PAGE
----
March 24, 2016
Pig farmer are concerned that people might think that they can contract H1N1 from eating pork.

Jamaican pig farmers are fearful that people could unwittingly link the outbreak of H1N1 on the island to swines, and they feel could ruin the local industry.

Hanif Brown, president of the Jamaica Pig Farmers' Association, told THE WEEKEND STAR that so concerned are his members that the matter was discussed at a recent directors' meeting. He said a communication strategy was also crafted.

"We were getting the feedback that people, especially those who are not in the know, when they hear swine flu, they would want to make comment like they would not want to eat pork although it has nothing to do with pork," Brown said.

Brown said that pig farmers have not reported any dip in demand for pork, but stressed that public information is needed to ensure the industry does not suffer any major fallout.

Delroy Manya, a spokesman for the pig growers, was also concerned about the public's possible misunderstanding of the virus, but stressed that pork is completely safe to eat.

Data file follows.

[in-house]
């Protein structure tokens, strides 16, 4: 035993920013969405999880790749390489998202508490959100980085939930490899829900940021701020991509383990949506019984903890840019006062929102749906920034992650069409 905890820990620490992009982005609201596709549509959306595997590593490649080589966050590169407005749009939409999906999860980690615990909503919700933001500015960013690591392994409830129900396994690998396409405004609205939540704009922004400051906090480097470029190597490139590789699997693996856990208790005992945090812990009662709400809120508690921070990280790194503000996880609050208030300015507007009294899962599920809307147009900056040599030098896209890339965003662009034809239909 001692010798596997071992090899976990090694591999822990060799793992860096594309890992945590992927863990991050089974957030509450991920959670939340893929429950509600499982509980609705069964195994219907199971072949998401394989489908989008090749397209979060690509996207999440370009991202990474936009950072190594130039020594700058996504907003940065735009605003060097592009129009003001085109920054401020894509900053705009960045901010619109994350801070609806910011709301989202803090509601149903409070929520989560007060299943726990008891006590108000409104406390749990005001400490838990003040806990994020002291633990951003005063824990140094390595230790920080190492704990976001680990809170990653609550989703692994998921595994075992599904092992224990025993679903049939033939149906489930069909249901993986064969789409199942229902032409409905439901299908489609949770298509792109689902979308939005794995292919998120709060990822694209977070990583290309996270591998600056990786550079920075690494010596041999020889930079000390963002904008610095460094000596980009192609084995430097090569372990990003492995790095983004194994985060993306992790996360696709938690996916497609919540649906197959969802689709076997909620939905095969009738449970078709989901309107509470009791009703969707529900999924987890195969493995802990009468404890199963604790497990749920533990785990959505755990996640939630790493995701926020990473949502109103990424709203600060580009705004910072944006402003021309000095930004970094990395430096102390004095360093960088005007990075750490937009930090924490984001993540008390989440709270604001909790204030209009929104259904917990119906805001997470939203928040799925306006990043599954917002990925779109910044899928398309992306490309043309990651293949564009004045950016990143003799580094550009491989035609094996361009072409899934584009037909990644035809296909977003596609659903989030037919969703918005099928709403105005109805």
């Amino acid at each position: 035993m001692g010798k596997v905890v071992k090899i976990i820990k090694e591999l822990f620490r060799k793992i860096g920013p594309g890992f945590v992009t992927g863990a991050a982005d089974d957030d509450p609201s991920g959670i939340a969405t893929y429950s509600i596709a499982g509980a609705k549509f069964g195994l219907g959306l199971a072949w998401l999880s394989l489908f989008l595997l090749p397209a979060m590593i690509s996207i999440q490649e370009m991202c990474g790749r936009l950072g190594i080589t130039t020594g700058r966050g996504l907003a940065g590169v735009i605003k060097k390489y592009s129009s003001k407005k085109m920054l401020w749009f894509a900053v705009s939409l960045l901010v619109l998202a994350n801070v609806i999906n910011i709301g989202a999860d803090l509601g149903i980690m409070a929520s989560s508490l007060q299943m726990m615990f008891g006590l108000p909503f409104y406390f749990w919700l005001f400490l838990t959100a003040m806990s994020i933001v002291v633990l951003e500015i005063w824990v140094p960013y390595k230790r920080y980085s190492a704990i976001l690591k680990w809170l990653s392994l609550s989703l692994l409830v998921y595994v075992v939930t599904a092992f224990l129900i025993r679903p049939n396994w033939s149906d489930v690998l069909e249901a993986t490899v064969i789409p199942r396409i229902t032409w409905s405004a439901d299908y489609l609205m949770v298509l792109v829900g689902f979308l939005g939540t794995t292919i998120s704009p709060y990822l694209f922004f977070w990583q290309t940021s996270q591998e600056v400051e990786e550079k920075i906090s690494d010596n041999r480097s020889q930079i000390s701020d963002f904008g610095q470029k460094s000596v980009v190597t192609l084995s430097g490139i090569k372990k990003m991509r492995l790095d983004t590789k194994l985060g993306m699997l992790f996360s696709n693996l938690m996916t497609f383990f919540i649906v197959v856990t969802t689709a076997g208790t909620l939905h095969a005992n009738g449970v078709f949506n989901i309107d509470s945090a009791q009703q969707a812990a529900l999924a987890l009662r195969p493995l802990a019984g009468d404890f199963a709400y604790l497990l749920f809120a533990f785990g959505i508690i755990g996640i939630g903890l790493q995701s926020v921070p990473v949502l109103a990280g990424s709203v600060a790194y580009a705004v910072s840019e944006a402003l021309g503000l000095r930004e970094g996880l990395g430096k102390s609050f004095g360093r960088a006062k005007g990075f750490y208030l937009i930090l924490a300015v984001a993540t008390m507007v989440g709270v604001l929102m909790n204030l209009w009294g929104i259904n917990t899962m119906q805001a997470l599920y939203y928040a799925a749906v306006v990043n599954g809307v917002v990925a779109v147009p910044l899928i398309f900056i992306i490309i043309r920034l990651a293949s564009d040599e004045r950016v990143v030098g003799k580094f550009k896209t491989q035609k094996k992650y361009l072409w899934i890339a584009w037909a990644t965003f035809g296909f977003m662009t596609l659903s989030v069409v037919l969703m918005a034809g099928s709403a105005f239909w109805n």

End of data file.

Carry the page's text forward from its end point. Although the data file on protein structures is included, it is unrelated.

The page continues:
Six persons have died from H1N1 and dozens of persons have been confirmed as having contracted the virus. Swine flu is the common name for the H1N1 virus. It was given this name because it is similar to a form of the virus seen in pigs.

However, Dr Osbil Watson, chief veterinarian at the Veterinary Services Division, said the virus sweeping across the island now is not the same as swine flu.

"I think it's a misrepresentation. It's not right to use the term swine flu because it is not swine flu. It is Influenza A H1N1 or properly known as Pandemic Influenza A H1N1 2009. That is what it is," Watson said.

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